News is in from Stephen Horn, Project Manager for the “Million Dollar Mouse” project to eradicate introduced House Mice Mus musculus on New Zealand’s Antipodes Island, that aerial baiting finally commenced on 18 July after having been ready from the 9th. The team arrived on the island on 27 May but spent the first week or so off-loading and setting up camp, which included building a helipad and erecting a hangar for the two helicopters to be used.
Antipodes Island with mouse-free Bollons Island behind, photograph by Erica Sommer
His on-line report (which contains a video clip of bait loading) follows:
“To eradicate mice we need to ensure bait is available within the small home-range of every mouse on the island. Over the coming weeks we will complete two separate applications of Pestoff 20R Rodent Bait over the entire island. The interval between the two applications will be a preferred minimum of two weeks apart to ensure bait is available to mice for as long as possible. This helps to reduce the risk of any gaps in coverage due to conditions at the time of baiting (wind gusts affecting spread for example) or unexpected bad weather following bait application. Two applications also helps to counter the small risk that some mice may be breeding at this time of year, in which case young mice could be force-weaned from the nest once the adult mice have died but bait may no longer be available or viable if only one application was used.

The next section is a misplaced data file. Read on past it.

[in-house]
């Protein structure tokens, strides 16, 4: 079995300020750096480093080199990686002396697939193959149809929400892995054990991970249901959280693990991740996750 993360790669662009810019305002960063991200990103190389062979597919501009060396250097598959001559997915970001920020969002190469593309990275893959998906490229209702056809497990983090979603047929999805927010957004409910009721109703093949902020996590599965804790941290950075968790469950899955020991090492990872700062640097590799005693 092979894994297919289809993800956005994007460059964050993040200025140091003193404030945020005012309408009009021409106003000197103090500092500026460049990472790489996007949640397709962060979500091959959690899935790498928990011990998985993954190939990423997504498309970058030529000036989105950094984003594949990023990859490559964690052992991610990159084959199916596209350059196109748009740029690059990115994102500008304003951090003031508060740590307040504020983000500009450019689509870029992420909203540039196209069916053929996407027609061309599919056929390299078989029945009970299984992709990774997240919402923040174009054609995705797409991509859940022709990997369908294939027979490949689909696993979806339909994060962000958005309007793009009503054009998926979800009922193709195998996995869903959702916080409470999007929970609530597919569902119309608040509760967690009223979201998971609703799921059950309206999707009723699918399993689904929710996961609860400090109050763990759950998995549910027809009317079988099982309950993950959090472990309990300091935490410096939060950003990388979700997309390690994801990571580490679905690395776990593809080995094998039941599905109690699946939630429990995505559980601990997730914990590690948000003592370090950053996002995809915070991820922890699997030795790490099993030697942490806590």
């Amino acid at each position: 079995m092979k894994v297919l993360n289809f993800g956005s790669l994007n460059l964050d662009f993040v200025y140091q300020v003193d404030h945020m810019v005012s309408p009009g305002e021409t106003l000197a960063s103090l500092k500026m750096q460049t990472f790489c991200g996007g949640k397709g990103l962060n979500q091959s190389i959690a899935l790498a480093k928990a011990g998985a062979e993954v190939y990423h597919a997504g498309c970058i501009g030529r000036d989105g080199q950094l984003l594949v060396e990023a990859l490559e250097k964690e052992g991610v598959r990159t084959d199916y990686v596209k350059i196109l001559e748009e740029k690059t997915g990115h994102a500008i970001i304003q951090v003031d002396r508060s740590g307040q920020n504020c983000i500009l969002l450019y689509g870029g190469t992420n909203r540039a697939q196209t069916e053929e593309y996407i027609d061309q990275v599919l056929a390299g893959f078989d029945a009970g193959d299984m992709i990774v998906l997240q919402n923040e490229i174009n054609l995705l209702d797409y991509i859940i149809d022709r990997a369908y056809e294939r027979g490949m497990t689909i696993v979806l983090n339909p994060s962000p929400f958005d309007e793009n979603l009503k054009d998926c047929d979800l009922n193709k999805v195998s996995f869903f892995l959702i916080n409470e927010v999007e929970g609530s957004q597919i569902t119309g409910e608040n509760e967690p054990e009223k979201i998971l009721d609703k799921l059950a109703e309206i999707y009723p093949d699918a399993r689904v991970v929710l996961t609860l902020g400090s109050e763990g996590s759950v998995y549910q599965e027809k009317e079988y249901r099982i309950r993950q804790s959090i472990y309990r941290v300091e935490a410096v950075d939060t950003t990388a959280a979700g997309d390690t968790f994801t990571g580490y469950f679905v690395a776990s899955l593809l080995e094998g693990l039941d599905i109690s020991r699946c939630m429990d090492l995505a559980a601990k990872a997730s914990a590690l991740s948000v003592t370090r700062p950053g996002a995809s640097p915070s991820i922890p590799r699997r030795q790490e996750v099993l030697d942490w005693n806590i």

Saturday dawned much finer than expected with clear skies and even short periods of sunshine breaking the clouds sporadically. The wind was still marginal. We have been ready to commence baiting since the 9th of June and waiting for an opportunity to get started. We walked up the hill to the load site to ground truth the information from the weather station and assess the wind gusts. With some calmer weather forecast for early this week we were keen to identify any possible issues with our systems and equipment as the gear has travelled a long way and been handled multiple times since testing prior to departure. A mechanical failure during a good weather day could result in much time being lost and with the forecast periods of calm weather seemingly slipping further ahead or just missing us we need to be ready to take full advantage of our opportunities.
We decided to bait a small corner of the north east part of the island and got started by 0930. The wind was slowly building rather than easing so we finished by 1030, quickly achieving what we wanted to do. Although we only covered 2.6% (54.7 ha) of the baiting area it was hugely valuable for the team to iron out the kinks.”
Antipodean Albatrosses groom in their nest on the Antipodes, photograph by Erica Sommer
Click here to read more about the Million Dollar Mouse campaign.
John Cooper, ACAP Information Officer, 20 June 2016